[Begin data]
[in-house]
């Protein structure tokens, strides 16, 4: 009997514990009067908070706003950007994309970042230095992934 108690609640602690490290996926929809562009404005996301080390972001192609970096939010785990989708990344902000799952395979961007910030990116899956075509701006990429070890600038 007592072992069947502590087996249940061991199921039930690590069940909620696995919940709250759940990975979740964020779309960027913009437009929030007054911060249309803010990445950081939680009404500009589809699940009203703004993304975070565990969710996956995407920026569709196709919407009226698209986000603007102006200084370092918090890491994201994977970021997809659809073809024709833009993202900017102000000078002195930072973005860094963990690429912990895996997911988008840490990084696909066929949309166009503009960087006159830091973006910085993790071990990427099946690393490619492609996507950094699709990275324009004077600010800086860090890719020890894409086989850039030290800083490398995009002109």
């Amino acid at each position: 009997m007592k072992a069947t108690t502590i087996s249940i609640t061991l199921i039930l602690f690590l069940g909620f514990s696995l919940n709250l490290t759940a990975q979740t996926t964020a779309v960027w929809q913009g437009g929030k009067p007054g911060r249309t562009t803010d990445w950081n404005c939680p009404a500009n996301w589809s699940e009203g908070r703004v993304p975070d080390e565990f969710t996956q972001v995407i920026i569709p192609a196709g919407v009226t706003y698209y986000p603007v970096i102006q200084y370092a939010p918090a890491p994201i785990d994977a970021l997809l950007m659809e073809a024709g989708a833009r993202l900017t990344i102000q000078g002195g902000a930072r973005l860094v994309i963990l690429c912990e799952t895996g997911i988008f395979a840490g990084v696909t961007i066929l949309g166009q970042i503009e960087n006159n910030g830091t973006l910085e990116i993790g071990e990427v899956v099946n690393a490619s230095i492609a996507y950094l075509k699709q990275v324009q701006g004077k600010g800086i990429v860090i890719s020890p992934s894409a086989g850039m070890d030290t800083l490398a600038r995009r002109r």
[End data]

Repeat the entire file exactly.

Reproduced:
[in-house]
């Protein structure tokens, strides 16, 4: 009997514990009067908070706003950007994309970042230095992934 108690609640602690490290996926929809562009404005996301080390972001192609970096939010785990989708990344902000799952395979961007910030990116899956075509701006990429070890600038 007592072992069947502590087996249940061991199921039930690590069940909620696995919940709250759940990975979740964020779309960027913009437009929030007054911060249309803010990445950081939680009404500009589809699940009203703004993304975070565990969710996956995407920026569709196709919407009226698209986000603007102006200084370092918090890491994201994977970021997809659809073809024709833009993202900017102000000078002195930072973005860094963990690429912990895996997911988008840490990084696909066929949309166009503009960087006159830091973006910085993790071990990427099946690393490619492609996507950094699709990275324009004077600010800086860090890719020890894409086989850039030290800083490398995009002109």
């Amino acid at each position: 009997m007592k072992a069947t108690t502590i087996s249940i609640t061991l199921i039930l602690f690590l069940g909620f514990s696995l919940n709250l490290t759940a990975q979740t996926t964020a779309v960027w929809q913009g437009g929030k009067p007054g911060r249309t562009t803010d990445w950081n404005c939680p009404a500009n996301w589809s699940e009203g908070r703004v993304p975070d080390e565990f969710t996956q972001v995407i920026i569709p192609a196709g919407v009226t706003y698209y986000p603007v970096i102006q200084y370092a939010p918090a890491p994201i785990d994977a970021l997809l950007m659809e073809a024709g989708a833009r993202l900017t990344i102000q000078g002195g902000a930072r973005l860094v994309i963990l690429c912990e799952t895996g997911i988008f395979a840490g990084v696909t961007i066929l949309g166009q970042i503009e960087n006159n910030g830091t973006l910085e990116i993790g071990e990427v899956v099946n690393a490619s230095i492609a996507y950094l075509k699709q990275v324009q701006g004077k600010g800086i990429v860090i890719s020890p992934s894409a086989g850039m070890d030290t800083l490398a600038r995009r002109r």